Rainbows End by Vernor Vinge (Books 2021, 17)

The absence of an apostrophe in the title has disturbed me slightly since I heard of this book. I think I concluded that it was meant as a verbal statement: rainbows do end, after all. The fact that the last chapter is entitled, ‘The Missing Apostrophe’ comforts me.

The other Vinge books that I’ve read (which would appear from that to only be one, but that is misleading) are galaxy-spanning space operas. This, in contrast, is very compact in scale, being set almost entirely in San Diego, and on the net. It’s a near-future thriller about medical and technological advances and how things might be for someone who was nearly dead from Alzheimer’s and then was brought back.

It’s pretty good, but 2025, the year in which it is set, feels pretty close now. I guess it didn’t in 2006.


A Fire Upon the Deep by Vernor Vinge (Books 2016, 4)

A rereading, this, but I remembered much less of it than I thought, and enjoyed it even more than I expected to.

All I really remembered in any detail was the dog-like pack-based beings, the Tines. Maybe a vague sense of the rogue superintelligent AI that caused all the problems.

And the “Zones of Thought” themselves, of course. A genius idea, which, in brief summary, is this: the further out from the galactic core you get, the more advanced the technology that is possible. Implicitly that includes biology. It’s never explicitly stated, but it seems likely that deep inside the galaxy, in the “Unthinking Depths,” intelligence is not possible. Further out you get the “Slow Zone”, which is where Earth is.1 Only sub-lightspeed travel is possible here, and machines cannot become intelligent.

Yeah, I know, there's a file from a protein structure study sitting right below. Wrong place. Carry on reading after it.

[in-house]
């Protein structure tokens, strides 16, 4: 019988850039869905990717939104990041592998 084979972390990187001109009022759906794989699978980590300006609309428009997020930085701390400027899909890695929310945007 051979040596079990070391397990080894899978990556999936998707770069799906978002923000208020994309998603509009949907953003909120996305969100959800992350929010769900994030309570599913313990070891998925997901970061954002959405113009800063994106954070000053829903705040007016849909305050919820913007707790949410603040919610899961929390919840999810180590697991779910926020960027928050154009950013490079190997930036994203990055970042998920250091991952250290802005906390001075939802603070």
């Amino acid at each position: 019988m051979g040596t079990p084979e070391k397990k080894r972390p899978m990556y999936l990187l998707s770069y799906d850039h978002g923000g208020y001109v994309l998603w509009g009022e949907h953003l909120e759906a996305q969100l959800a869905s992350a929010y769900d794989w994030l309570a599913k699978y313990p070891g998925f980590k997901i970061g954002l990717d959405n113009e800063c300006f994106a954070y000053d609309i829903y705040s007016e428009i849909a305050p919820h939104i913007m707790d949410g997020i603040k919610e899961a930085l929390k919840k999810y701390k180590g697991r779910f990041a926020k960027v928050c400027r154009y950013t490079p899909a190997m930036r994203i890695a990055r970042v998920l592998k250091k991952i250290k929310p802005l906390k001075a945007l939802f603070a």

But all this changes when you get to the galactic fringes, or the “Beyond,” where FTL and something close to AI are commonplace. And the further up the Beyond you go, the more this is true, until you reach the “Transcend,” where godlike AIs exist.

My memory was that the sections with the Tines were kind of annoying, with a sense of, “I want my space operas to be set in space, with high tech; not on a mediaeval-level world with nothing more advanced than cartwheels."2 But of course the story of the kids stranded on the Tines' World are both fundamental to the overall story, and at least as good as the galaxy-spanning main plot.

This book has gone from new, Hugo- & Nebula-Award winner to SF Masterwork in what feels like a very short time. It was first published in 1991, which is 25 years ago. I suppose that’s enough time to become a classic.3 The accolades are thoroughly deserved, of course.

The SF Masterworks edition has an introduction by Ken McLeod, which is well worth reading, and the whole is highly recommended by me.


  1. Or possibly, was: Earth doesn’t feature in this story. ↩︎

  2. I lost interest in Stephen Baxter’s Origin: Manifold Three largely because of the scenes on the stone-age planet. I see from GoodReads that a lot of other people had trouble with it too. ↩︎

  3. Arguably it was instantly a classic, if that’s not a contradiction in terms. ↩︎